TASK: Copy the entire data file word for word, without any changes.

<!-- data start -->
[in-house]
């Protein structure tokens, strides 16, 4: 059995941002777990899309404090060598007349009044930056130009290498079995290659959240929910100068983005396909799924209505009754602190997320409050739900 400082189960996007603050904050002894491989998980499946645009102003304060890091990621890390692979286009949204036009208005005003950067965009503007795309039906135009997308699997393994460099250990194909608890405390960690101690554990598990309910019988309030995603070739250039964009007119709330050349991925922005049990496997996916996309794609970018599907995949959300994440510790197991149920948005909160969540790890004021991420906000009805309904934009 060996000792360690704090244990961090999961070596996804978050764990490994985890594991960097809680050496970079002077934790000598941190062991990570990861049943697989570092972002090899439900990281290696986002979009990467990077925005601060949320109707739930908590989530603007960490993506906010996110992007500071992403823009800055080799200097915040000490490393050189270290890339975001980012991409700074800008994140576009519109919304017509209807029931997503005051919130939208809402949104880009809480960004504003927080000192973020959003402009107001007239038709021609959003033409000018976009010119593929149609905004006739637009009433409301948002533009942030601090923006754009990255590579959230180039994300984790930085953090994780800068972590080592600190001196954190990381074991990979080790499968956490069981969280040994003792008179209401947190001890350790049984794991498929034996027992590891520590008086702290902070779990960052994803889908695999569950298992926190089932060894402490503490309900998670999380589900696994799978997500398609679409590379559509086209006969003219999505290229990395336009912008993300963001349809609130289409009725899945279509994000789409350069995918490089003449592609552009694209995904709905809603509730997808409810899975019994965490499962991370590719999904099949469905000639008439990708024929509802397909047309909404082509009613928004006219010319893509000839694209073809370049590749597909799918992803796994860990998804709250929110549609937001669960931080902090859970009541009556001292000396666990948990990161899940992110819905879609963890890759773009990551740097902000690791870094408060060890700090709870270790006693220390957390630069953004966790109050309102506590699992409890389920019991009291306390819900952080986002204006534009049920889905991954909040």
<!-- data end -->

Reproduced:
[in-house]
């Protein structure tokens, strides 16, 4: 059995941002777990899309404090060598007349009044930056130009290498079995290659959240929910100068983005396909799924209505009754602190997320409050739900 400082189960996007603050904050002894491989998980499946645009102003304060890091990621890390692979286009949204036009208005005003950067965009503007795309039906135009997308699997393994460099250990194909608890405390960690101690554990598990309910019988309030995603070739250039964009007119709330050349991925922005049990496997996916996309794609970018599907995949959300994440510790197991149920948005909160969540790890004021991420906000009805309904934009 060996000792360690704090244990961090999961070596996804978050764990490994985890594991960097809680050496970079002077934790000598941190062991990570990861049943697989570092972002090899439900990281290696986002979009990467990077925005601060949320109707739930908590989530603007960490993506906010996110992007500071992403823009800055080799200097915040000490490393050189270290890339975001980012991409700074800008994140576009519109919304017509209807029931997503005051919130939208809402949104880009809480960004504003927080000192973020959003402009107001007239038709021609959003033409000018976009010119593929149609905004006739637009009433409301948002533009942030601090923006754009990255590579959230180039994300984790930085953090994780800068972590080592600190001196954190990381074991990979080790499968956490069981969280040994003792008179209401947190001890350790049984794991498929034996027992590891520590008086702290902070779990960052994803889908695999569950298992926190089932060894402490503490309900998670999380589900696994799978997500398609679409590379559509086209006969003219999505290229990395336009912008993300963001349809609130289409009725899945279509994000789409350069995918490089003449592609552009694209995904709905809603509730997808409810899975019994965490499962991370590719999904099949469905000639008439990708024929509802397909047309909404082509009613928004006219010319893509000839694209073809370049590749597909799918992803796994860990998804709250929110549609937001669960931080902090859970009541009556001292000396666990948990990161899940992110819905879609963890890759773009990551740097902000690791870094408060060890700090709870270790006693220390957390630069953004966790109050309102506590699992409890389920019991009291306390819900952080986002204006534009049920889905991954909040």